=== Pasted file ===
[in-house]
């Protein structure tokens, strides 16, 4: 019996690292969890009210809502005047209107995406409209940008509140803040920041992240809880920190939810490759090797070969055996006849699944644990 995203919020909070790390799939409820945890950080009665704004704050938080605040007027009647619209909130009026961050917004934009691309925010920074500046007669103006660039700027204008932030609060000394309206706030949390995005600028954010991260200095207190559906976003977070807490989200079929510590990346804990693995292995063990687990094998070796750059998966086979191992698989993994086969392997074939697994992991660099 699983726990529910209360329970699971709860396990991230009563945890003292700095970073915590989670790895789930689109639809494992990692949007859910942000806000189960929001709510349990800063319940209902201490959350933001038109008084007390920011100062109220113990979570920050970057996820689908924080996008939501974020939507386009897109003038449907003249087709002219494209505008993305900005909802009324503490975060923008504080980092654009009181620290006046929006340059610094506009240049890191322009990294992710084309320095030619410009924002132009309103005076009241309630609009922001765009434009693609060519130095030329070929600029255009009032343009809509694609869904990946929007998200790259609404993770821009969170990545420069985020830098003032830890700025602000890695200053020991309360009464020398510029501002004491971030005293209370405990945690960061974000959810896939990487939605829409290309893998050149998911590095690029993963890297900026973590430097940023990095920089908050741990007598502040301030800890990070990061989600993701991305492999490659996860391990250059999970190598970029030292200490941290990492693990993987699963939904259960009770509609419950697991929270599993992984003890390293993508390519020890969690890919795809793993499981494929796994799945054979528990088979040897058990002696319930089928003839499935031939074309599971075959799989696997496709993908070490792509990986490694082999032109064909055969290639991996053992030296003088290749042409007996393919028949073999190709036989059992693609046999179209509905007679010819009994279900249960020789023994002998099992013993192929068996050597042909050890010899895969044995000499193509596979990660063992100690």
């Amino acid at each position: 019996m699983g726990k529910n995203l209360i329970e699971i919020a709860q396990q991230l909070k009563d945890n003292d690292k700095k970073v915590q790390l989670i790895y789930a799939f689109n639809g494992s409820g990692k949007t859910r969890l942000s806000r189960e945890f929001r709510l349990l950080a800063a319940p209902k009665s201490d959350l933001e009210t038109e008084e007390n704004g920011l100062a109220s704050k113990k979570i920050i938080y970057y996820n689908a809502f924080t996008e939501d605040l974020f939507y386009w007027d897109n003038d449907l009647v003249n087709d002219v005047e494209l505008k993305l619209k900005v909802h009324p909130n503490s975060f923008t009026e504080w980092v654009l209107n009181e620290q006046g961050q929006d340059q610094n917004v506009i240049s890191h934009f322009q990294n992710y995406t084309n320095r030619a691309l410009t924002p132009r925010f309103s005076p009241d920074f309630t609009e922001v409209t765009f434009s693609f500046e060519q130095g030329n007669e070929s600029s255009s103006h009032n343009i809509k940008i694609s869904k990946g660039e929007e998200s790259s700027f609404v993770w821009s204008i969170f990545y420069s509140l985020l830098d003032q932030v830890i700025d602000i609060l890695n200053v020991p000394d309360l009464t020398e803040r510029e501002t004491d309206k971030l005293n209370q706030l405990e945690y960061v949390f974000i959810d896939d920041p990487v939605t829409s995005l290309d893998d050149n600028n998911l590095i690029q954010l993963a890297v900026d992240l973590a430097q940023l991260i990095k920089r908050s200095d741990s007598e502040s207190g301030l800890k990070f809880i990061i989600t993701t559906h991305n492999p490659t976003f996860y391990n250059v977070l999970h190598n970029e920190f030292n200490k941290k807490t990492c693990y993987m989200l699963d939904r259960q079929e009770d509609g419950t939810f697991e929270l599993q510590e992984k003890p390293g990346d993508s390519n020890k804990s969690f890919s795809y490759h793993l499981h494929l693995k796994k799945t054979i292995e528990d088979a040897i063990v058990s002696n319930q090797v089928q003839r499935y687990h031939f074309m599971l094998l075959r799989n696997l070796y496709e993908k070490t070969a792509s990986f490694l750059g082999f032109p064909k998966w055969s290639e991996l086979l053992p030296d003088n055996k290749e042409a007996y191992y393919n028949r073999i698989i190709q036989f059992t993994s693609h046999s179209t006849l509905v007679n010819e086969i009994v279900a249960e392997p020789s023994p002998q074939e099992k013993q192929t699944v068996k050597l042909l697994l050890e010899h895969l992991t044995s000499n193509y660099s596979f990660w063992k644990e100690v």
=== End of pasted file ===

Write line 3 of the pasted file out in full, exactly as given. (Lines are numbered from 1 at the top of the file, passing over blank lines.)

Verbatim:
């Amino acid at each position: 019996m699983g726990k529910n995203l209360i329970e699971i919020a709860q396990q991230l909070k009563d945890n003292d690292k700095k970073v915590q790390l989670i790895y789930a799939f689109n639809g494992s409820g990692k949007t859910r969890l942000s806000r189960e945890f929001r709510l349990l950080a800063a319940p209902k009665s201490d959350l933001e009210t038109e008084e007390n704004g920011l100062a109220s704050k113990k979570i920050i938080y970057y996820n689908a809502f924080t996008e939501d605040l974020f939507y386009w007027d897109n003038d449907l009647v003249n087709d002219v005047e494209l505008k993305l619209k900005v909802h009324p909130n503490s975060f923008t009026e504080w980092v654009l209107n009181e620290q006046g961050q929006d340059q610094n917004v506009i240049s890191h934009f322009q990294n992710y995406t084309n320095r030619a691309l410009t924002p132009r925010f309103s005076p009241d920074f309630t609009e922001v409209t765009f434009s693609f500046e060519q130095g030329n007669e070929s600029s255009s103006h009032n343009i809509k940008i694609s869904k990946g660039e929007e998200s790259s700027f609404v993770w821009s204008i969170f990545y420069s509140l985020l830098d003032q932030v830890i700025d602000i609060l890695n200053v020991p000394d309360l009464t020398e803040r510029e501002t004491d309206k971030l005293n209370q706030l405990e945690y960061v949390f974000i959810d896939d920041p990487v939605t829409s995005l290309d893998d050149n600028n998911l590095i690029q954010l993963a890297v900026d992240l973590a430097q940023l991260i990095k920089r908050s200095d741990s007598e502040s207190g301030l800890k990070f809880i990061i989600t993701t559906h991305n492999p490659t976003f996860y391990n250059v977070l999970h190598n970029e920190f030292n200490k941290k807490t990492c693990y993987m989200l699963d939904r259960q079929e009770d509609g419950t939810f697991e929270l599993q510590e992984k003890p390293g990346d993508s390519n020890k804990s969690f890919s795809y490759h793993l499981h494929l693995k796994k799945t054979i292995e528990d088979a040897i063990v058990s002696n319930q090797v089928q003839r499935y687990h031939f074309m599971l094998l075959r799989n696997l070796y496709e993908k070490t070969a792509s990986f490694l750059g082999f032109p064909k998966w055969s290639e991996l086979l053992p030296d003088n055996k290749e042409a007996y191992y393919n028949r073999i698989i190709q036989f059992t993994s693609h046999s179209t006849l509905v007679n010819e086969i009994v279900a249960e392997p020789s023994p002998q074939e099992k013993q192929t699944v068996k050597l042909l697994l050890e010899h895969l992991t044995s000499n193509y660099s596979f990660w063992k644990e100690v």